Households in Asia Pacific are experiencing major structural transformation. The growth in urban concentrated households is resulting in changing consumption patterns, while lifestyle changes are resulting in changing household compositions from family-focused to solo-living dwellings, while some governments provide housing subsidies to first-time buyers. Reduced birth rates and a major increase in ageing populations will also impact economic growth as the workforce declines and public services.
This report comes in PPT.
Lifestyle changes resulting in reduced birth rates and delayed marriages are driving the increase in single-person households. Despite couples with children remaining the dominant household type, single-person households will experience the most significant growth from 2022-2040. Housing and apartment developments and products and services aimed at smaller dwelling types, will continue to see greater demand in the future.
Based on diverse cultures, shifting demographics and economic groups, a range of various consumers are found across Asia Pacific. Urban consumers are expected to support greater consumption demand across the region. Consumers in city centres enjoy higher wages and disposable incomes, translating into higher spending power and greater traction for a wider range of goods and services.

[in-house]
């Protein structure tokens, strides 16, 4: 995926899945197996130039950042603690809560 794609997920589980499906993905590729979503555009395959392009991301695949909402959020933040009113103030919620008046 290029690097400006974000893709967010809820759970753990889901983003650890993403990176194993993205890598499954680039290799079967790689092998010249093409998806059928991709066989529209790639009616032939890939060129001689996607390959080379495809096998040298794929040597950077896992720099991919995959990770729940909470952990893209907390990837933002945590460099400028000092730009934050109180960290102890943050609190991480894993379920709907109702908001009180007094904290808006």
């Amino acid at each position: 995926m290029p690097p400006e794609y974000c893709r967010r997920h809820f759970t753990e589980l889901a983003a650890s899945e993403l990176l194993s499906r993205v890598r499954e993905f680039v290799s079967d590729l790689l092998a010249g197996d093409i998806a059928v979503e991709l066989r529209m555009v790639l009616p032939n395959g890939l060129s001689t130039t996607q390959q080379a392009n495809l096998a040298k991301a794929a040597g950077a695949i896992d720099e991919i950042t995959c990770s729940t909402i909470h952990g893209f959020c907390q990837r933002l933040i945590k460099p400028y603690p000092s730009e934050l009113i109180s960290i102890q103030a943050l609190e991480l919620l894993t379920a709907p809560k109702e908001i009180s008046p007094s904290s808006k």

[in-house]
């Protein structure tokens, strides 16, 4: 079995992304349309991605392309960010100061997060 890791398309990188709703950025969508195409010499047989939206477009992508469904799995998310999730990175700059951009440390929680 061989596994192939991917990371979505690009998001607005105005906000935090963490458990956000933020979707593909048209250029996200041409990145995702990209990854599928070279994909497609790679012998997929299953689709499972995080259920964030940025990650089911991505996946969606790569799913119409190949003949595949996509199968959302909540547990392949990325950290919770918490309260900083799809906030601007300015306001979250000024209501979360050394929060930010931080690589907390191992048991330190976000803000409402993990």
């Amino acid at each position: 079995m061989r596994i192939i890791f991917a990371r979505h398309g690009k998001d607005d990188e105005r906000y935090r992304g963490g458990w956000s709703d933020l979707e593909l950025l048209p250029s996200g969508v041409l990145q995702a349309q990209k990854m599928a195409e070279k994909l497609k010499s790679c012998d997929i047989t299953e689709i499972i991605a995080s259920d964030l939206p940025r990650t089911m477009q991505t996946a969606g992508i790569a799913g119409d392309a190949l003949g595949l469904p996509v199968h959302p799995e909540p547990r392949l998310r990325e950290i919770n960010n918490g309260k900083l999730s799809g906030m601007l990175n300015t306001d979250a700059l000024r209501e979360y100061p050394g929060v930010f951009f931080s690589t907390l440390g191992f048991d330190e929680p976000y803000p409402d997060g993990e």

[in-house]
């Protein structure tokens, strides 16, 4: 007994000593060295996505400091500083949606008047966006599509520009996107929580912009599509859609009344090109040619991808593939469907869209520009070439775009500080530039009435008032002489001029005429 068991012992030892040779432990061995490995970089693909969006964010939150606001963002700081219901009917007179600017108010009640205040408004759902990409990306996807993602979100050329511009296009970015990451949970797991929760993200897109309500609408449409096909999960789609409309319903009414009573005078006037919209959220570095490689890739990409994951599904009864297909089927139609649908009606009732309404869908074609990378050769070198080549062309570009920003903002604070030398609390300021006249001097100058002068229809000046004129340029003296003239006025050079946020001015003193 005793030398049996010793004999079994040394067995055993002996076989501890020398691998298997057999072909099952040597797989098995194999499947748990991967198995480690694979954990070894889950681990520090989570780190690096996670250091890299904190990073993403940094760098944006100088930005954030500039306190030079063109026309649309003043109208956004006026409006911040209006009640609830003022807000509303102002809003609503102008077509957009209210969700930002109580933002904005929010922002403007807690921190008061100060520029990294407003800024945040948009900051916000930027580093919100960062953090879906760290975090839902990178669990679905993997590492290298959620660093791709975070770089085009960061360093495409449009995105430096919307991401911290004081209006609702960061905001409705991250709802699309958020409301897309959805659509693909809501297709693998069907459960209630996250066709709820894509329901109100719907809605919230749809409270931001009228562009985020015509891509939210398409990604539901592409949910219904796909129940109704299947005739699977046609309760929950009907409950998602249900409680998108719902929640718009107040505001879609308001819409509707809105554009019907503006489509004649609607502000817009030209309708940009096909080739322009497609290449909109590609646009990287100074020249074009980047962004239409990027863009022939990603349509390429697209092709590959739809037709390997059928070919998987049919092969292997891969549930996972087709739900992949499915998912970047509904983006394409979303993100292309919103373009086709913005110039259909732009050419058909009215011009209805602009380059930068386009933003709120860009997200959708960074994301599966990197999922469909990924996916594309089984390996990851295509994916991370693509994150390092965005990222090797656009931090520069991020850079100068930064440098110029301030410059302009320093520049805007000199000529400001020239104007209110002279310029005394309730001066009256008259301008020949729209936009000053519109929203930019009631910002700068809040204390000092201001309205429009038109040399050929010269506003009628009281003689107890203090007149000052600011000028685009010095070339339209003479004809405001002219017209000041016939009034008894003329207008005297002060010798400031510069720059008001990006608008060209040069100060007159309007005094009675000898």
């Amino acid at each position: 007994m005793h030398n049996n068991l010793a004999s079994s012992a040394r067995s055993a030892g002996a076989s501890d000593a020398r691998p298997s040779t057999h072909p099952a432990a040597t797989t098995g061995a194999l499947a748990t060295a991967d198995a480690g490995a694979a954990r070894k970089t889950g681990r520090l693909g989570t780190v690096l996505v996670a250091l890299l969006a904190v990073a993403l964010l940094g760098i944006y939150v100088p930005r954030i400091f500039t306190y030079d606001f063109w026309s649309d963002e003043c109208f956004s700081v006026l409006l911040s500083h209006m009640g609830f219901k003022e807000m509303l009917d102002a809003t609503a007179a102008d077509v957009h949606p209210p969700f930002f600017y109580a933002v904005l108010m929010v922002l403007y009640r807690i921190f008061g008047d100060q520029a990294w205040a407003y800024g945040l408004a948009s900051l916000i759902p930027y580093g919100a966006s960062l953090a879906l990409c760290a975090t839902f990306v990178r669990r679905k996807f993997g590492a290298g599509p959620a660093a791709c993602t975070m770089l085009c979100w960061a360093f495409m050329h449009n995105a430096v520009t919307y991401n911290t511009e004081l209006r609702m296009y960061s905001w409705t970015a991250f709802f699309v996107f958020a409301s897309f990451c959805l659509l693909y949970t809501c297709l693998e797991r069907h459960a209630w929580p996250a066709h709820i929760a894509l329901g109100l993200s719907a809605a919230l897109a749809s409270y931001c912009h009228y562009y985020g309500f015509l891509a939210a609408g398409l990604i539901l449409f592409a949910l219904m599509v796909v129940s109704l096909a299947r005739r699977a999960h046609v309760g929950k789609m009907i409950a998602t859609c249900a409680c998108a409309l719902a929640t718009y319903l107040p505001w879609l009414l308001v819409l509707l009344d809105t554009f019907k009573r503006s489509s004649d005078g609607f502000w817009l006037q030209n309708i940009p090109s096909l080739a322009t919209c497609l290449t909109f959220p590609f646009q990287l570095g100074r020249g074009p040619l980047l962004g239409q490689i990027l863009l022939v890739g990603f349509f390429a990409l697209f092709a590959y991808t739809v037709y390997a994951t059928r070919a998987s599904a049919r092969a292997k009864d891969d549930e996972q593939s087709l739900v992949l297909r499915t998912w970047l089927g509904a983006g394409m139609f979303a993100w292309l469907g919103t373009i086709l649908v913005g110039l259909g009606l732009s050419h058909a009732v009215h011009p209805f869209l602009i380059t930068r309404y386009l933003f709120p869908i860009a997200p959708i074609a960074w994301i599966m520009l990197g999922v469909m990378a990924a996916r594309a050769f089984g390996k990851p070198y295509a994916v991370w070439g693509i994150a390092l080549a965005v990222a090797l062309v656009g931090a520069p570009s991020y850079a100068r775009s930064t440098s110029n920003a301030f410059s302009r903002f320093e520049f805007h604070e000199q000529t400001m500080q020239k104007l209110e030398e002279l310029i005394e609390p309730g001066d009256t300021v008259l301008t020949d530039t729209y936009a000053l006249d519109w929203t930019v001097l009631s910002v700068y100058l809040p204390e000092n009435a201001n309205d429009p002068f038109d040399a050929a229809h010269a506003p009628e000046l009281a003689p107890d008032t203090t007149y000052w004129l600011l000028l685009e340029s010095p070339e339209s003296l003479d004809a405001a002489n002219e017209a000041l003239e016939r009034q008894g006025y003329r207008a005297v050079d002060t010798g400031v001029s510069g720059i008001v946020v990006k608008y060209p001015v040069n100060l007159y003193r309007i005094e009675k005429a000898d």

By 2040, Asian Pacific residents aged 60+ will make up the largest cohort of consumers across the region. The ageing senior population poses a major threat to economic growth that few countries are addressing adequately. More retirees means fewer workers and increased pressure on healthcare and the pension system. Reduced consumer spending will impact overall expenditure, challenging businesses and service providers.
Positive outlook for the future as the share of household heads with higher education is set for rapid growth by 2040. This is supported by the increase in internet access to 89% for all households. Government spending on education, increased urbanisation and a growing middle class will all contribute to higher levels of education for households. Higher education for the head of the household will result in higher incomes and greater consumer expenditure.
If you purchase a report that is updated in the next 60 days, we will send you the new edition and data extraction Free!